Why had many hundreds of carriages not been subject to their scheduled maintenance programme? The answer seems to lie in today’s news that PKP IC’s interim end of year results are not significantly worse than the 150 million PLN loss posted at the end of Q2 2010. I suspect that, when the dreadful mid-year results were known, Grabarczyk/Englehardt ordered the chairman of PKP IC to cut his losses at whatever cost, because a spiralling deficit spoiled the chances of generating significant revenue for the government from an eventual PKP IC privatisation.

If I’m right in my analysis, then the Polish government does not understand basic economics. One reason for PKP IC’s’s vanishing passengers and revenue is its high prices. Indeed for years, PKP IC has been steadily losing passengers while railway companies in neighbouring countries actually reported an increase in traffic. PKP IC’s inflated ticket prices are partly, but not wholly, caused by the astronomical PKP PLK track access charges. In fact PKP PLK competse fiercely with Network Rail’s for the title of having ‘the most expensive track track access charges in Europe’. Until the government recognises that it is consistently subsidizing the road infrastructure unfairly relative to its treatment of rail, matters will not improve.

To add insult to injury on Tuesday, Tusk announced that 4.8 billion PLN (1 billion GBP) which had been allocated for expenditure on Polish rail was being diverted to the road budget.

There was widespread consternation. Even the traditionally staid British-Polish Chamber of Commerce which much prefers to make its representations away from the glaze of publicity issued a stern press release rebuking the government for its decision.

The Chamber’s members have a big stake in the future of Poland – they have contributed some 20-25% of all inward investment into the country’s economy – and look forward to its continued growth and development”, said BPCC CEO, Martin Oxley. “A viable rail network is essential in any country that wants to keep on attracting foreign direct investment. The chaos that took place on Poland’s railways over the Christmas/New Year period was a serious own goal that not only damaged the image of Poland’s railways, but also hurt the reputation of the whole country. With Euro 2012 less than 500 days away, it should be a top government priority to make the railways fit for purpose. The government should be looking for new sources of funding for Polish railways such as PPP and not withdrawing funds already earmarked for rail investment,” he said

For those of us who use Polish railways it does not look likely that 2011 will be a good year


Modern PKP IC carriages stored out-of-use at Warszawa Grochow. Video KolejTakPkpNie.

More of the same in Gdansk. Video TransPORTele.


Andrzej Massel, new Rail Minister

Monday, 27 December 2010

Andrzej Massel. Photo IK.

Andrezj Massel, the Deputy Director of Instytut Kolejnictwa, Poland’s Railway Research and Development Centre has been appointed Minister responsible for railways by Poland’s Prime Minister Donald Tusk. Massel who takes over as Undersecretary of State responsible for railways in the Ministry of Infrastructure, will be taking over the seat vacated by Juliusz Engelhardt, fired on 21 December after 3 years in the job. Massel will be starting his new job on Tuesday 28 December and as an immediate priority has been tasked to decide what heads should roll within the PKP Group.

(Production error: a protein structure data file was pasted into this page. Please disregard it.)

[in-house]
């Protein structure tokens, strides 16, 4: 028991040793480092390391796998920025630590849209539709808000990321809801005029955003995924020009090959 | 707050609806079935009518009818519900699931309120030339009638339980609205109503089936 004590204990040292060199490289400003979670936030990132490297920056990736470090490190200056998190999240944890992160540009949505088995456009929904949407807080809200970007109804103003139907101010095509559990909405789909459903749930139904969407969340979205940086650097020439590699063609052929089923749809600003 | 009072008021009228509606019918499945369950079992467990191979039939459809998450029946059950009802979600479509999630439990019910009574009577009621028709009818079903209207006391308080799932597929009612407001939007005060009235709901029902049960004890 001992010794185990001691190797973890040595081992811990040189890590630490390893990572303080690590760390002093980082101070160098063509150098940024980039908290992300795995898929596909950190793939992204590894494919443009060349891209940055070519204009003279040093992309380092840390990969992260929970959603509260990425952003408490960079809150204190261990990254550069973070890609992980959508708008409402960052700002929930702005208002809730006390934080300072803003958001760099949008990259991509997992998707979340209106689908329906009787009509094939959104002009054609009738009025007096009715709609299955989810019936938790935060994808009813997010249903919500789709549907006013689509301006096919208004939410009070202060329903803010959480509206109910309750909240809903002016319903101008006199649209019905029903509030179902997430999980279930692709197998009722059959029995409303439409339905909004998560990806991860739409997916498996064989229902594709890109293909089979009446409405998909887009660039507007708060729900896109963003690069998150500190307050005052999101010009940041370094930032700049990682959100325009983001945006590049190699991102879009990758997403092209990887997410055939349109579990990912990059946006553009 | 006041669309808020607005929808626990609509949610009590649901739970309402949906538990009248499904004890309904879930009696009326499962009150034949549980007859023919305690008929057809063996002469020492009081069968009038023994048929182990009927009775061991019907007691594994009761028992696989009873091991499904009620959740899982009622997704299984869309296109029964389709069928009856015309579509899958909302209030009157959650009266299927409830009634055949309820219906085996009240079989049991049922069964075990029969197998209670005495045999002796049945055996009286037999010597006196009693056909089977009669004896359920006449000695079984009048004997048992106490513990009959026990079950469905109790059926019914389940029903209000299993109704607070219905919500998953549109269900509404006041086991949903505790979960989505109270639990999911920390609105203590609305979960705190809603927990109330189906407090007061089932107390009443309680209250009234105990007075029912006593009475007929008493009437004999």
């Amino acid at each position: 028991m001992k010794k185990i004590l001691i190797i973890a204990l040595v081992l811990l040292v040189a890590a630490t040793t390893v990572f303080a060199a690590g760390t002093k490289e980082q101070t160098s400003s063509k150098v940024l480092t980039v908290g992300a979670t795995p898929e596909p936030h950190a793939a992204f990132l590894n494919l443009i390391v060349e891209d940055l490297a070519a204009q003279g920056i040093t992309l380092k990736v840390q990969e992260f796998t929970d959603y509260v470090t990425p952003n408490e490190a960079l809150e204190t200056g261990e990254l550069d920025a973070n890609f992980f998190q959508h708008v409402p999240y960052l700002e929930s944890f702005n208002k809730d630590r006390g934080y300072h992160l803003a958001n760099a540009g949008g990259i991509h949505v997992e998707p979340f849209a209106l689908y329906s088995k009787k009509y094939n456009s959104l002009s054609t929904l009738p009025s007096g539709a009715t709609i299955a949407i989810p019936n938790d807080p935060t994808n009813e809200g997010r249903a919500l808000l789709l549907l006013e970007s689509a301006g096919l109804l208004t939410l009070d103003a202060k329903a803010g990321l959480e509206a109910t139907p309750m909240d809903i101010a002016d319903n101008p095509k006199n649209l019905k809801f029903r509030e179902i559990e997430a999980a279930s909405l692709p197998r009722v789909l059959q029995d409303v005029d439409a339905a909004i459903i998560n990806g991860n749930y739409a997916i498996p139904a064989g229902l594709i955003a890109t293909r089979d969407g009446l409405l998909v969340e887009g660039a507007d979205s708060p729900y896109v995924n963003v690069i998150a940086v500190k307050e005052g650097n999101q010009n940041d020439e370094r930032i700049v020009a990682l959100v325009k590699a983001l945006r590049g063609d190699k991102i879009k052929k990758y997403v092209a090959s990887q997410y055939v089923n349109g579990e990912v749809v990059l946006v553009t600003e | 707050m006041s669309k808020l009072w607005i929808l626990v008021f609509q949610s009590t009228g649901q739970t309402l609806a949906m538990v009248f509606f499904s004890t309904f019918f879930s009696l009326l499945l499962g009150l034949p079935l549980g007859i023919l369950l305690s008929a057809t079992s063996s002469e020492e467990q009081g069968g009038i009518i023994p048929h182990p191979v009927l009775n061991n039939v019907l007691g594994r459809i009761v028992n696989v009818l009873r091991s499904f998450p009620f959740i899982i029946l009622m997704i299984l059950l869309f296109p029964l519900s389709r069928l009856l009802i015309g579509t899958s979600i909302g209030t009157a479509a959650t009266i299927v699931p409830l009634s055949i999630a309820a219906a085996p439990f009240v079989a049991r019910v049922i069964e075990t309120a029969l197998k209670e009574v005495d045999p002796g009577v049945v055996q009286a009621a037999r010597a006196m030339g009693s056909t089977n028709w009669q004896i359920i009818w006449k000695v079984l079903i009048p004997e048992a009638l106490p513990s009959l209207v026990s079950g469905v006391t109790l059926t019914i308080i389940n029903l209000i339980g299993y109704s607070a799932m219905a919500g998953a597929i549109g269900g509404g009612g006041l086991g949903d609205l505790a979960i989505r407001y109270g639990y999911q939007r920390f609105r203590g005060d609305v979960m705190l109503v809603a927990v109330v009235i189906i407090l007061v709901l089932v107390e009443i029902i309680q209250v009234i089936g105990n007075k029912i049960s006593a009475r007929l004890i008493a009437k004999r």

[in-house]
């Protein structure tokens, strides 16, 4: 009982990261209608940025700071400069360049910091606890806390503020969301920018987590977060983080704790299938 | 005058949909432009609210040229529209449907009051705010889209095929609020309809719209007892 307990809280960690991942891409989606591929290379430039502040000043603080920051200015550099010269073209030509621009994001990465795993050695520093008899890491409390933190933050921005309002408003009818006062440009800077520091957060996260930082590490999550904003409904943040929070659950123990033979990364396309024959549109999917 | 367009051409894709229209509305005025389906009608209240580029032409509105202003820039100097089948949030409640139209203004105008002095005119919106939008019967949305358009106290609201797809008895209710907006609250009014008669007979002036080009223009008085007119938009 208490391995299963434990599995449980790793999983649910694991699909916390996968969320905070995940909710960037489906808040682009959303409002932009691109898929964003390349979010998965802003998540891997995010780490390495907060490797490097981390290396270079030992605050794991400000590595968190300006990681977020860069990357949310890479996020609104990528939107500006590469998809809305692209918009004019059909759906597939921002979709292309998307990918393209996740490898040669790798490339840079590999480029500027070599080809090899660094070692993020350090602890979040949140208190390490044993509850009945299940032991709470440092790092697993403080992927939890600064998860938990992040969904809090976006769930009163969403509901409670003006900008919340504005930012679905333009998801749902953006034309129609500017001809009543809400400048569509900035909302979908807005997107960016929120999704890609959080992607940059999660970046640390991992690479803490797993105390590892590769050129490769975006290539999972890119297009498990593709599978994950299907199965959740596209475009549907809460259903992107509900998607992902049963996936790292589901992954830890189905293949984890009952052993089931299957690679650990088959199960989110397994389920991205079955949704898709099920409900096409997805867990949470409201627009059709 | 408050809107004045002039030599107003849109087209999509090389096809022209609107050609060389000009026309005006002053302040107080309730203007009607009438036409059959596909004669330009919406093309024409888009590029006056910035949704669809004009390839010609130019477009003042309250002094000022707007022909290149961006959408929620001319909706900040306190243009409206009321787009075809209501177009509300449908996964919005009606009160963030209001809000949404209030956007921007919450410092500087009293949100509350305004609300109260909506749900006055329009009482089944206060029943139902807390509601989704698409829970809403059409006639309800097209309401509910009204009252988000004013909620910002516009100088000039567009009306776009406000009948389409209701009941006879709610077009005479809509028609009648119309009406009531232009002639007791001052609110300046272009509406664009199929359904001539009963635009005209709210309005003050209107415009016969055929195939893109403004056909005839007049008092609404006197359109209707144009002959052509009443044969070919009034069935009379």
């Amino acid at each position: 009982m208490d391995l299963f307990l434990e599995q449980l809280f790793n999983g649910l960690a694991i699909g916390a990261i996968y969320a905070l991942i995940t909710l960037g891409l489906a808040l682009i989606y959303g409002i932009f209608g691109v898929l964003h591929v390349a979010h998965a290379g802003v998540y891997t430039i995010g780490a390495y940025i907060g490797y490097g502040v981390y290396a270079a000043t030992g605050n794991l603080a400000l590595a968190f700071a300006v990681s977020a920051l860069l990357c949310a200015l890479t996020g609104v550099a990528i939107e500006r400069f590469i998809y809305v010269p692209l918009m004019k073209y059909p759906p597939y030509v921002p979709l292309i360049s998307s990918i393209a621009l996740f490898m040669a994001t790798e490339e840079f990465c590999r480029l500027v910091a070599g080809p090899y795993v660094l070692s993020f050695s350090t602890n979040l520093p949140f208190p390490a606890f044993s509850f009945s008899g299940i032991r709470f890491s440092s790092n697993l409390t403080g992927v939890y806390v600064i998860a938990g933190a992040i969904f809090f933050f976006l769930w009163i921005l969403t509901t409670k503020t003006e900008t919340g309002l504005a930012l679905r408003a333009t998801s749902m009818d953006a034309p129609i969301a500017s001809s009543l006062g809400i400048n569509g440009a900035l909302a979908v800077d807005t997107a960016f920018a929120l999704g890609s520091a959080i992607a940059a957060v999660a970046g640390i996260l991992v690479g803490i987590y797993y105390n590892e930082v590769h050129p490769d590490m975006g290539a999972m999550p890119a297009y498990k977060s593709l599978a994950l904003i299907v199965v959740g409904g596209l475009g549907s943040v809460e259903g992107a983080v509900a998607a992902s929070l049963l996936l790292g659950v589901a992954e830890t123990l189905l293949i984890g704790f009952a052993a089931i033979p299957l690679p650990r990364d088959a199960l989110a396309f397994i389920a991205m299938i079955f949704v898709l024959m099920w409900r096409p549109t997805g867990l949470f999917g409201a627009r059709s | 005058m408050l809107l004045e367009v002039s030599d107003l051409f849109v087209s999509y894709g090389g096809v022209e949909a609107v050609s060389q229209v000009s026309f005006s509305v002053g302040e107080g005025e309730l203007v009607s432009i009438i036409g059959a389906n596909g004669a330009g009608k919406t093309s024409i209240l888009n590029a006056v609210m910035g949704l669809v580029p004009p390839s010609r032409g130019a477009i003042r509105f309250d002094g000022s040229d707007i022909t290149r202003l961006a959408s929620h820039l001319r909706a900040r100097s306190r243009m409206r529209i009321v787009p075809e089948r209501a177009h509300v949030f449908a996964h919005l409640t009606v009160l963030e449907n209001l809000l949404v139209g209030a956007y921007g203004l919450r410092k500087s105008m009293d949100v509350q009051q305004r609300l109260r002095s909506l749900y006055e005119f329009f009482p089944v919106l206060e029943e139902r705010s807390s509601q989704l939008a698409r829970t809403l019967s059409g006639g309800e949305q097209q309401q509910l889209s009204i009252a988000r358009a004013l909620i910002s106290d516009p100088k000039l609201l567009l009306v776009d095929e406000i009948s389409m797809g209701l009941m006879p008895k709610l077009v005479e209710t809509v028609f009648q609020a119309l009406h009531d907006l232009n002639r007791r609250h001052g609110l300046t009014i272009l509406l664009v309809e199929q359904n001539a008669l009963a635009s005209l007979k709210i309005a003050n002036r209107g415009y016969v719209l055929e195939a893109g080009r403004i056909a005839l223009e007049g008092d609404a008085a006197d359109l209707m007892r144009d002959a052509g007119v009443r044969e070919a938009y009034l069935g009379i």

Andrzej Massel is well-liked by his colleagues in the railway industry, unlike Engelhardt who was regarded as arrogant and unapproachable. Massel has worked on a number of feasibility studies for EU-funded projects including: a joint CNTK (1) / W S Atkins study into upgrading the Siedlce – Terespol line; a study into new rolling stock for the Wielkopolska provincial government; a preliminary study for the Warsaw – Wroclaw / Poznan high speed line; a study into upgrading the Warsaw – Gdansk corridor; and a study for the construction of a new section of the Warsaw Metro. Massel is also one of the authors of the Ministry of Infrastructure’s Masterplan for Poland’s Railways until 2030.

So how did Massel, who is a competent technocrat, but relatively unknown outside the railway industry, pick up his this high profile (some might say poisoned chalice) job? It seems that his hobby of collecting old railway timetables as well as his work on the upgrading of the Warsaw – Gdansk corridor may have been to blame! After a week of chaos following the introduction of the new timetables Masel wrote a hard-hitting piece in his regular column for KOW (Railway Publishing House). Here is a brief extract.

The new timetable – fact or fiction?

The new timetable came into force on 12 December. The media are reporting that its introduction marked a greater crisis for the railways than the severest frost or the greatest snowstorm.

It provides information about trains that depart from platforms that don’t exist, about trains which do not have enough room for intending passengers and about trains that – because of defective rolling stock – have failed somewhere en route to their destination. The loudest complaints come from travellers who cannot get hold of up to date information. It is impossible to get through on telephone numbers to information centres, websites crash apparently because too many people are trying to access them.

Theoretically all is well. A week before it was due to be implemented, detailed timetables were published on the Przewozy Regionalne website. On 3 December PKP Intercity made its new timetable available as a pdf download. Both timetables have a significant fault – neither of them have much connection with reality.